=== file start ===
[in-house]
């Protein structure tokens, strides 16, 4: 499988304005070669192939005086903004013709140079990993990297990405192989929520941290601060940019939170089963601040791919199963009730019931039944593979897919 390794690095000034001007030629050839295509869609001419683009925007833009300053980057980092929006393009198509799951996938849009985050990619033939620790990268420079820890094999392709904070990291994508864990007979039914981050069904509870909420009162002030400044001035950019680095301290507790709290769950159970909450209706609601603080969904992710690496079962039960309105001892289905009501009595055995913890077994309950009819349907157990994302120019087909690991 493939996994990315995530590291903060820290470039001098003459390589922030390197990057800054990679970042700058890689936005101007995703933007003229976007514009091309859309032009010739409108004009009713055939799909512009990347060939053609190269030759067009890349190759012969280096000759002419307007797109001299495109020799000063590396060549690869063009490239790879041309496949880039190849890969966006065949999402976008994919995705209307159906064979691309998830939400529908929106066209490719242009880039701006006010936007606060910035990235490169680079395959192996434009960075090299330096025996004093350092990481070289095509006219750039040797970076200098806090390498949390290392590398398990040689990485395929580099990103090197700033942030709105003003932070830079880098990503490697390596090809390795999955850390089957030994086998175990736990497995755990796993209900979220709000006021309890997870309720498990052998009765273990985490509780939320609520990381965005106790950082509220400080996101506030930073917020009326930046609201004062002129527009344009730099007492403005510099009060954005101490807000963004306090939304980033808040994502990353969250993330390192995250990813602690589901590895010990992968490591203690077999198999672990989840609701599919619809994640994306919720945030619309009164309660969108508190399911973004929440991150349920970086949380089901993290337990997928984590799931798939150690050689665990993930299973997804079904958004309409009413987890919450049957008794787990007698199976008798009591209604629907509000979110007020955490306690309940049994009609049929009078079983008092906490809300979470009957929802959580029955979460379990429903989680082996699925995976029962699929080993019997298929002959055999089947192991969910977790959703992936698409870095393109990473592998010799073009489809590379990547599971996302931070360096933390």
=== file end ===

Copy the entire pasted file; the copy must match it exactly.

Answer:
[in-house]
């Protein structure tokens, strides 16, 4: 499988304005070669192939005086903004013709140079990993990297990405192989929520941290601060940019939170089963601040791919199963009730019931039944593979897919 390794690095000034001007030629050839295509869609001419683009925007833009300053980057980092929006393009198509799951996938849009985050990619033939620790990268420079820890094999392709904070990291994508864990007979039914981050069904509870909420009162002030400044001035950019680095301290507790709290769950159970909450209706609601603080969904992710690496079962039960309105001892289905009501009595055995913890077994309950009819349907157990994302120019087909690991 493939996994990315995530590291903060820290470039001098003459390589922030390197990057800054990679970042700058890689936005101007995703933007003229976007514009091309859309032009010739409108004009009713055939799909512009990347060939053609190269030759067009890349190759012969280096000759002419307007797109001299495109020799000063590396060549690869063009490239790879041309496949880039190849890969966006065949999402976008994919995705209307159906064979691309998830939400529908929106066209490719242009880039701006006010936007606060910035990235490169680079395959192996434009960075090299330096025996004093350092990481070289095509006219750039040797970076200098806090390498949390290392590398398990040689990485395929580099990103090197700033942030709105003003932070830079880098990503490697390596090809390795999955850390089957030994086998175990736990497995755990796993209900979220709000006021309890997870309720498990052998009765273990985490509780939320609520990381965005106790950082509220400080996101506030930073917020009326930046609201004062002129527009344009730099007492403005510099009060954005101490807000963004306090939304980033808040994502990353969250993330390192995250990813602690589901590895010990992968490591203690077999198999672990989840609701599919619809994640994306919720945030619309009164309660969108508190399911973004929440991150349920970086949380089901993290337990997928984590799931798939150690050689665990993930299973997804079904958004309409009413987890919450049957008794787990007698199976008798009591209604629907509000979110007020955490306690309940049994009609049929009078079983008092906490809300979470009957929802959580029955979460379990429903989680082996699925995976029962699929080993019997298929002959055999089947192991969910977790959703992936698409870095393109990473592998010799073009489809590379990547599971996302931070360096933390």